Remote Sensing and Aquaculture
Understanding is essential...
The economic impact of harmful algal blooms is significant, estimated in the US to be over $80 million per year in terms of the cost to fisheries, recreation and tourism. The wider socio-economic impacts are equally significant, particularly potential public health implications as a result of toxins contained within the blooms. This one problem alone demonstrates that monitoring of the marine environment is essential to understand what is happening within the ocean and to ensure better management of the ocean itself and its resources.
Remote Sensing offers a cost effective tool for carrying out observations and providing data which is valuable not only for water quality monitoring, aquaculture and fisheries management, but also for marine planning and protection purposes.
We can draw upon the wealth of experience and skills of a world-class team of Remote Sensing scientists at PML with access to over 30 years of satellite images, with global coverage, on which they conduct analyses to provide:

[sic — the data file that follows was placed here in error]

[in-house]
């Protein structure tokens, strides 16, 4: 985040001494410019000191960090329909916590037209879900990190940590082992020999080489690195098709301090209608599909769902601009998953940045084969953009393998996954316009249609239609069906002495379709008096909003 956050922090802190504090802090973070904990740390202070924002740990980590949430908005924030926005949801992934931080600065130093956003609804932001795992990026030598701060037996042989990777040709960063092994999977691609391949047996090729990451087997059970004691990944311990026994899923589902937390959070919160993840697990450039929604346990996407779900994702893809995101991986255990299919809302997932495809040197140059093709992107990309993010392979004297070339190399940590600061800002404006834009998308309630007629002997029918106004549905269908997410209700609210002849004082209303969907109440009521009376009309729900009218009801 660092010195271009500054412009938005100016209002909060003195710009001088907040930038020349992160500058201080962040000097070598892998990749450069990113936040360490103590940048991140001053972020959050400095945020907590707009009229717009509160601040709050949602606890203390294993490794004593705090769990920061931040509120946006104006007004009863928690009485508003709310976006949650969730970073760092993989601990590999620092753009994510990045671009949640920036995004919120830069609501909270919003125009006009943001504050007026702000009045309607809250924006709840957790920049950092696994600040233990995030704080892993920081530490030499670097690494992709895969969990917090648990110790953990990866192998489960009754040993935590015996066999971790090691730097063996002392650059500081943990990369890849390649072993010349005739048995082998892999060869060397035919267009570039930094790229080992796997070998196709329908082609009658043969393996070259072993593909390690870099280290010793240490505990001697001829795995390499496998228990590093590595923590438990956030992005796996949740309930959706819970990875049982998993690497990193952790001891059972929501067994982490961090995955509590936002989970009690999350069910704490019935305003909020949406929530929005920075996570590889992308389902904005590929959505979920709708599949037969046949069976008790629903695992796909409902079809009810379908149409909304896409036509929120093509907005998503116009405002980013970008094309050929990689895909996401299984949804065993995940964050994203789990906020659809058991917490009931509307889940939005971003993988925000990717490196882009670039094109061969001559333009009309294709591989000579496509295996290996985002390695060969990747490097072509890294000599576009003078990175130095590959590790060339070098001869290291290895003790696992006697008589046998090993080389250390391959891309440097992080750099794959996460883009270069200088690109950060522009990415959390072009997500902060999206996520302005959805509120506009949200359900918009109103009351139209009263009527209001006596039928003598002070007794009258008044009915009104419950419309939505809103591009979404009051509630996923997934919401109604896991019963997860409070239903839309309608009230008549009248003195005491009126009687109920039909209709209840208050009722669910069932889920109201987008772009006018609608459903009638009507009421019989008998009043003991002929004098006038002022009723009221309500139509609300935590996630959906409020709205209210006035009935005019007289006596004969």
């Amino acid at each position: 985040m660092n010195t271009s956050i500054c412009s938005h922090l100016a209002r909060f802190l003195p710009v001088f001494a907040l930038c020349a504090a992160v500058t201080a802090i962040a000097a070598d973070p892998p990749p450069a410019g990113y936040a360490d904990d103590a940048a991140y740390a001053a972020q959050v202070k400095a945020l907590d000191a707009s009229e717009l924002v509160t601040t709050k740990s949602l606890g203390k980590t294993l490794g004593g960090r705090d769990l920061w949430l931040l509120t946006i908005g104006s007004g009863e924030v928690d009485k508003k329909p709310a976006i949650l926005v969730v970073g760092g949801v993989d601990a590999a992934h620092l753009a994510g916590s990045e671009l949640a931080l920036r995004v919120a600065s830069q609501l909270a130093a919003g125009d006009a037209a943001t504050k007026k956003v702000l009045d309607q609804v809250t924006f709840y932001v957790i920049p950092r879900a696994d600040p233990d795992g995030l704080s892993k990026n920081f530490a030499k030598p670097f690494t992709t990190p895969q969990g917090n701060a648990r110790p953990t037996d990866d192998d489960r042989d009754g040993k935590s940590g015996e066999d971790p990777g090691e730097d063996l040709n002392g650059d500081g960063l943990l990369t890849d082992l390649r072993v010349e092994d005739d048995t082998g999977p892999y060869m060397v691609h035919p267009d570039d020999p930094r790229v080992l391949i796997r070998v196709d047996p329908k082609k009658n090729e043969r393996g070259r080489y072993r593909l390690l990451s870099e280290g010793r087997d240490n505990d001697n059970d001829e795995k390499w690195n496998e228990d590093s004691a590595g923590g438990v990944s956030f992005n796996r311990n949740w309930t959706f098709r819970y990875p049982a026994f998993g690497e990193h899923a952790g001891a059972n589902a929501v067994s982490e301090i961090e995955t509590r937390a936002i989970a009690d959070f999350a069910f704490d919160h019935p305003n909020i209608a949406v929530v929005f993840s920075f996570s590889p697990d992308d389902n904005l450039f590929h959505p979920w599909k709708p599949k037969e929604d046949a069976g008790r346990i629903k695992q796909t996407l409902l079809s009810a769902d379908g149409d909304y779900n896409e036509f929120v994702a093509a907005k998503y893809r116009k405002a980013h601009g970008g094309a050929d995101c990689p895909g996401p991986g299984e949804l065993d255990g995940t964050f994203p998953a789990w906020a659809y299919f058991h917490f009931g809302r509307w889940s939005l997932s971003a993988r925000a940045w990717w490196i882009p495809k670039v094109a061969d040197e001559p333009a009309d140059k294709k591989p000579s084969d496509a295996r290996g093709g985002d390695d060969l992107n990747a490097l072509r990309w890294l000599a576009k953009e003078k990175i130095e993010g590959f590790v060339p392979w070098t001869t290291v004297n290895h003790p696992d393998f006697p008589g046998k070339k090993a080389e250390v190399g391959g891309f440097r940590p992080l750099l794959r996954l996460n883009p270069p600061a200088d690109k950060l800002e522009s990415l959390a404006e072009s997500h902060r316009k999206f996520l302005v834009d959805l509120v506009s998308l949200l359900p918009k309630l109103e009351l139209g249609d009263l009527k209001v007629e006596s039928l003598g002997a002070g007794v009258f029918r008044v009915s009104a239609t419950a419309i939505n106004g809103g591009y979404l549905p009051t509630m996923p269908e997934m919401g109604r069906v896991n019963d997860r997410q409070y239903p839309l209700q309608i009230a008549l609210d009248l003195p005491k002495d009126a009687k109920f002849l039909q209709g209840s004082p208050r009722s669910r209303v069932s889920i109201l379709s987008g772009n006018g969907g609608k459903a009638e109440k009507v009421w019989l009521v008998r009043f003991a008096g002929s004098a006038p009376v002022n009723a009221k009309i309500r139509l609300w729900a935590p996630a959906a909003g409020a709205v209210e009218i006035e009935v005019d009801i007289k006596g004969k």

+ Early detection of algal blooms to protect aquaculture sites or recreational areas, and classification of harmful algal bloom risk for certain species;
+ Detection and mapping tools for ocean fronts (often biodiversity hotspots), used in helping to plan and define marine protected areas and with potential application in siting offshore renewable energy installations.
+ An open source web-based Geographic Information System (GIS) tool for visualisation and analysis of geospatial data. For an example of the tools capabilities click here.
Simplified thermal front map
An example of a simplified thermal front map for the UK during one month, detected and visualised using novel algorithms developed by PML Applications. The warm and cold side of each front are indicated using red and blue, and the strength of the front by the width of the line.
Seasonal front frequency map
Seasonal front frequency map for SW UK, indicating the percentage of time a front was observed at each location (derived from 30,000 satellite images between 1998 and 2008)
Harmful algal bloom detection
Ocean colour data used in early-warning system to monitor for harmful algal blooms in NW Scotland: showing unique HAB (Harmful Algal Bloom) risk classification product estimating the likelihood of a certain type of harmful algal bloom.